The life of Fred, a black rooster, prior to New Year's Day 2009 is a mystery, but it must have been hard.

When someone abandoned him and a white rooster in a semirural area of Galloway Township then, the pair were scrawny and their necks were worn bare.

They were probably used in cockfighting and chained by their necks. Maybe someone's New Year's resolution was to quit that vile practice and they didn't know what to do with the birds.

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Francine Hunt spotted the white rooster as soon as she got home that day. She didn't see Fred until the next day.

Fortunately for the roosters, the neighborhood has several residents who feed birds in the winter. They felt bad for the birds and made sure there was food on the ground for them. No one even seemed to mind when the roosters crowed as early as 4 a.m., Hunt said.

The pair managed to survive last winter. Fred sat in a crabapple tree for three days to get through a snowstorm.

Nature is tough on animals whose instincts have been eroded by human breeding and care - especially those whose natural camouflage color has been replaced by the pristine white people often prefer.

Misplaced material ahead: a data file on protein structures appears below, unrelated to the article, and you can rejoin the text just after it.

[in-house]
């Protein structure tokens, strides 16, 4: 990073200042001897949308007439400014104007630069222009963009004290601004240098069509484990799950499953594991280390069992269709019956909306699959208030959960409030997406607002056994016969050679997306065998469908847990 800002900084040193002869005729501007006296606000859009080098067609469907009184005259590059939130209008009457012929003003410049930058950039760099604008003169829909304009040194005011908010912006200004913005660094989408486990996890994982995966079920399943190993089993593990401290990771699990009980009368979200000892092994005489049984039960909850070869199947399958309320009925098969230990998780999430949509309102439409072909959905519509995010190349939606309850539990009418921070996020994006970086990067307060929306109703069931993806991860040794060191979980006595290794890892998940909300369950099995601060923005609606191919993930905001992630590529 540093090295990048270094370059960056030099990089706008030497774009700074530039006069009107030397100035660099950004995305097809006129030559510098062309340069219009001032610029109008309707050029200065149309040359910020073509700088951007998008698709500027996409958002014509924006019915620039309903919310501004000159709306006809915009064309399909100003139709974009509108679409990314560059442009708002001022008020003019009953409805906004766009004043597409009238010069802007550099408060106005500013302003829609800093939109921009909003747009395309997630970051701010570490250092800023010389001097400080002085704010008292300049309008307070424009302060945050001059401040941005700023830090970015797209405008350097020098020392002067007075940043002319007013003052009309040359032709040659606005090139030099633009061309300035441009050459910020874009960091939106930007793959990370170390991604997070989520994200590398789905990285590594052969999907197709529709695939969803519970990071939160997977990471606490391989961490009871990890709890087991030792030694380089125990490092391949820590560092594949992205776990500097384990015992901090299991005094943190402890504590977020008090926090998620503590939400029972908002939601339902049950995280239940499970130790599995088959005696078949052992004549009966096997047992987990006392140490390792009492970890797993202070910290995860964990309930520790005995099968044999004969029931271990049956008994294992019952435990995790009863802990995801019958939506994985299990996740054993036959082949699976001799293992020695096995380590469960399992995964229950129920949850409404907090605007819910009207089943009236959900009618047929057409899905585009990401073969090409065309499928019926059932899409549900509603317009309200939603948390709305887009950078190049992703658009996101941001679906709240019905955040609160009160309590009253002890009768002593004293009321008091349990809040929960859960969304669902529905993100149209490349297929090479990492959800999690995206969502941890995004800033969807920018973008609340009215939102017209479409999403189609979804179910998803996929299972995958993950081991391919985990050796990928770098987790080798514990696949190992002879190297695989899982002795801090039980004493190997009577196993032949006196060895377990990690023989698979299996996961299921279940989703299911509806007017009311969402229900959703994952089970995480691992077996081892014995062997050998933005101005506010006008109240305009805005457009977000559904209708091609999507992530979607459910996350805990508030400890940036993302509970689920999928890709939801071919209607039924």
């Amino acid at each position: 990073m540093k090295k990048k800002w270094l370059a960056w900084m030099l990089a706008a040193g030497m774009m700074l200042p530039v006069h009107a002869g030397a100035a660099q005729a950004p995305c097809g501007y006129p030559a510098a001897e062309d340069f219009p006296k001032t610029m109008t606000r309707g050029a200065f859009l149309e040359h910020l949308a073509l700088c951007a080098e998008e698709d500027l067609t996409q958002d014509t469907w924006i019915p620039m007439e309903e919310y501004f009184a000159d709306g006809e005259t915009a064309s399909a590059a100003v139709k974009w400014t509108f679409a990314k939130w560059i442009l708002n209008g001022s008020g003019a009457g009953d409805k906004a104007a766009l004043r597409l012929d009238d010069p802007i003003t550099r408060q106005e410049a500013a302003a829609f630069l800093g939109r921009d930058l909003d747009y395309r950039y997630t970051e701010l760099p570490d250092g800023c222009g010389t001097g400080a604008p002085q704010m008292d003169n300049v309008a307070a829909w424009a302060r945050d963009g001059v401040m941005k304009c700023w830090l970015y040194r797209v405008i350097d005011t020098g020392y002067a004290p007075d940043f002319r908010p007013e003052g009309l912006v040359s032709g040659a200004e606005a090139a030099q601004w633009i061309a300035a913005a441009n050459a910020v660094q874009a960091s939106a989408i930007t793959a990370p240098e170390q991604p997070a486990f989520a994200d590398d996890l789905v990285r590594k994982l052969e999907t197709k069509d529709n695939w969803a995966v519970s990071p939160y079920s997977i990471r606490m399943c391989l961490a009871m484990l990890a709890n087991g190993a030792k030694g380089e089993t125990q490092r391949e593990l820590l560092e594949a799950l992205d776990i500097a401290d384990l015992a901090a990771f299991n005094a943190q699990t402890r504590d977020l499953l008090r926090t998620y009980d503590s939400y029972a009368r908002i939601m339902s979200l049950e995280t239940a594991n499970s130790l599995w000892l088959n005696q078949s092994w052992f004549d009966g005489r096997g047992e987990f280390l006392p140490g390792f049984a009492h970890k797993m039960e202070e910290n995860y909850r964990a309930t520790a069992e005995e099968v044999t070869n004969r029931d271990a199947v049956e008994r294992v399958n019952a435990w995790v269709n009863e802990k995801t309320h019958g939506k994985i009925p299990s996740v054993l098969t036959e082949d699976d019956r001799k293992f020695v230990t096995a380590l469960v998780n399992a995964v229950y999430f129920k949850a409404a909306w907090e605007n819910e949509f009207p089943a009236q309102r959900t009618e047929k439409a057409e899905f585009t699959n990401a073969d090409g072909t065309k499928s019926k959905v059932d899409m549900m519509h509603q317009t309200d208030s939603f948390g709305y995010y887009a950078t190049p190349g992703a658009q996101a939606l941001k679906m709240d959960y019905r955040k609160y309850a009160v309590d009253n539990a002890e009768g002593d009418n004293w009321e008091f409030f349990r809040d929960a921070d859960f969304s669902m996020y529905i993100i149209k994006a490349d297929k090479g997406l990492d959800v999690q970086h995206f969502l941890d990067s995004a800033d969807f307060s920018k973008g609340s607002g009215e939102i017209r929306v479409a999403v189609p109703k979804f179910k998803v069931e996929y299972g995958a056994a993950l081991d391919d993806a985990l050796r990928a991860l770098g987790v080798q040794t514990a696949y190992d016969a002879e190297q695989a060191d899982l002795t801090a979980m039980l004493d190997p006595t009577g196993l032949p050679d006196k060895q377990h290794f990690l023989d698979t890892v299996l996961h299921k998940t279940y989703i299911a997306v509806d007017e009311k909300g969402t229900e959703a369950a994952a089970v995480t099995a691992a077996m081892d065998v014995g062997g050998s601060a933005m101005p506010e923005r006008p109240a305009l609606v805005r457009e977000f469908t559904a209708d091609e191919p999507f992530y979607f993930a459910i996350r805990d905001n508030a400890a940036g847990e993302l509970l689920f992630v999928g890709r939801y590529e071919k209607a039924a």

In the spring, the white rooster was attacked and killed by a fox, hawk, weasal, owl or some other predator getting an easy meal.

Whatever it was, it didn't get Fred. He wisely roosts up in a holly tree each night, Hunt said, and keeps a keen watch for predators from his perch on a red wooden bench next to her house and during his rounds to homes to be fed.

One day, a hawk caught a bird at Hunt's feeder despite Fred's warnings. "Fred was so upset that morning," she said.

Then about a week before Christmas, she heard Fred clucking loudly and nonstop.

"I went to the sunroom window to see what he was making all the noise about, and there on Fred's bench was a red-tailed hawk," Hunt said.

Four feet away, but tucked under the bare branches of a shrub so the hawk couldn't drop on him with its talons, Fred faced the hawk and squawked at it. The standoff continued until Hunt tapped on the glass, prompting the hawk to take flight.

"The hawk then circled back, but Fred now put his wings wide and took an aggressive stance," she said. "He kept screaming, warning all the birds and squirrels to stay put. Fred defended his territory until the hawk gave up and left."

Residents have put out boxes and other possible shelters for Fred, but he prefers his holly tree roost. Restored to full health and plumage, all he wants is help with food.

A year ago, he was weak, likely abused and out of place. Now, Fred's the hero of local wildlife and the darling of many people.

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